The 2015 Jeep Renegade has been a puzzle ever since it was revealed — a subcompact crossover, built in Europe, yet wearing the Jeep name and traditional grille, like an Italian schoolboy holding Captain America's shield.
While Jeep traditionalists will reflexively cast aspersions toward any Jeep without a ladder frame, folding windshield, and removable doors — let alone a wee SUV that’s built in a Fiat plant in Italy — the square-jawed Grand Cherokee has shown us that the company can do crossovers pretty Jeep-ly, too. Still, we and many other insiders were skeptical about the Renegade, primarily for two reasons, and their names are Compass and Patriot. These unconvincing compact crossovers suggested that Jeep-ness may not be scalable this far down the food chain.
But after a thorough test through the California hills, we can say the Renegade is a wholeheartedly better vehicle in every conceivable respect. Especially Jeep-ness.
Start with the design. Oversize round headlamps and a seven-slot grille give the Renegade an unmistakable Jeep face. The T-square profile, upright windshield and side windows, abbreviated overhangs, and trapezoidal fenders are also Jeep-isms that have been brewing for decades. Four trims are offered: Sport, Latitude, Limited, and 4X4-only Trailhawk, the latter riding about an inch higher than other 4X4 models and a full two inches higher than the car-like front-drivers. The Trailhawk is also sprinkled with butch body addenda: a matte black hood patch, red front/rear tow hooks, a 3-mm skid plate, gloss black panels over the windows, and black 17-inch wheels with white letter all-terrain tires. The Limited, by contrast, plays dress-up with a metallic grille (versus black for the other three grades), matching mirror caps, and 18-inch wheels, versus 16s for the Sport and base Latitude.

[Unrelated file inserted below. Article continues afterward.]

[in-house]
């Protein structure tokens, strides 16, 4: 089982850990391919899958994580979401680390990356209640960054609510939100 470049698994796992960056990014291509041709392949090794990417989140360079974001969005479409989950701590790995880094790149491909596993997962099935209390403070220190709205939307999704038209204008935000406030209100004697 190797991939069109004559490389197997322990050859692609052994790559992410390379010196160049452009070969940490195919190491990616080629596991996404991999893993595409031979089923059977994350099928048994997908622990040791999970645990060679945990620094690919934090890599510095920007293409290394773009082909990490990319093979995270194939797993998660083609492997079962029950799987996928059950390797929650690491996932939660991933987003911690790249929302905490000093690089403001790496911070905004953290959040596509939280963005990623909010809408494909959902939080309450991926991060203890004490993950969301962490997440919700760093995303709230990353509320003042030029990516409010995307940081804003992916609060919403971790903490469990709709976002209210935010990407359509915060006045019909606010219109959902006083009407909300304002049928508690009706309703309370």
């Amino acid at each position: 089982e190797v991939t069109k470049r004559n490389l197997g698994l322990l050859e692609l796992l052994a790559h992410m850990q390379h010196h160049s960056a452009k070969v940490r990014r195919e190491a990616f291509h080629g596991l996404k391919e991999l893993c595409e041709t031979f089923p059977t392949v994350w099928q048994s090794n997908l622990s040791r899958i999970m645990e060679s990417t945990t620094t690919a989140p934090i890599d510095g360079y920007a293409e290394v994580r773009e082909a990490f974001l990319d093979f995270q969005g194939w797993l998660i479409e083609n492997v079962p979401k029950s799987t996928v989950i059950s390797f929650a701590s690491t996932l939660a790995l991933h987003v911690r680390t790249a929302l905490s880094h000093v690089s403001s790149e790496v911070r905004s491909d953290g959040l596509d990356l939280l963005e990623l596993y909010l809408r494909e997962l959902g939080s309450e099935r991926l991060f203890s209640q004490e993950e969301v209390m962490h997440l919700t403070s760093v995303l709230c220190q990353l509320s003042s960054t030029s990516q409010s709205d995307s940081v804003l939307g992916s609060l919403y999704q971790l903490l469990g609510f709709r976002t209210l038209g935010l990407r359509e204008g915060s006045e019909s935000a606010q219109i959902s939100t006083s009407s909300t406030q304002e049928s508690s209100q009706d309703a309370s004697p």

Interestingly, while the Renegade offers no canvas roof, a la Wrangler, all trims offer two removable “My Sky” panels over the seating area that come off in two sections and stow in the fitted bag in the back. Each panel unlatches with a key and weighs a feathery 10 pounds, making them easily removable by one person. After a bit of rehearsal, we got the procedure down to about one minute. Latitude trims and above also offer a power sliding front panel, but even the powered version remains fully removable. Sure, it can get a little windy with all windows lowered and the roof panels removed, but as with the Wrangler, that’s kind of the point.
Jeep designers clearly had fun with the Renegade’s vibrant color schemes and its numerous Jeep-themed “Easter eggs” (some obvious, others less so) for owners to discover over time. We counted more than a dozen Jeep “faces,” at least as many Jerrycan-inspired “X” graphics, topographical maps represented on the seat fabric and center console cubby; the words “Since 1941” embossed on the infotainment bezel; a pictogram of an old Willys crawling up the lower right corner of the windshield like a spider; and the redline on the tach that looks like it was hit by a paintball. There’s even a yeti in there somewhere, though we’re not telling where.
Not only does the Renegade pull off all this kitsch without looking like Romper Room, but it does so without compromising ergonomic soundness or looking cheap. The dashboard is smartly arranged, and higher trim levels feature a sophisticated, high-resolution information screen between the primary gauges. The optional Uconnect 6.5 system features voice texting, remote starting and locking, and Wi-Fi hotspot capability. Upright windows and tall roof enhance the sense of spaciousness and excellent outward vision while affording the cargo area real space (unlike, say, the Nissan Juke). If we had any bones to pick, it would be the hard, flat back seat.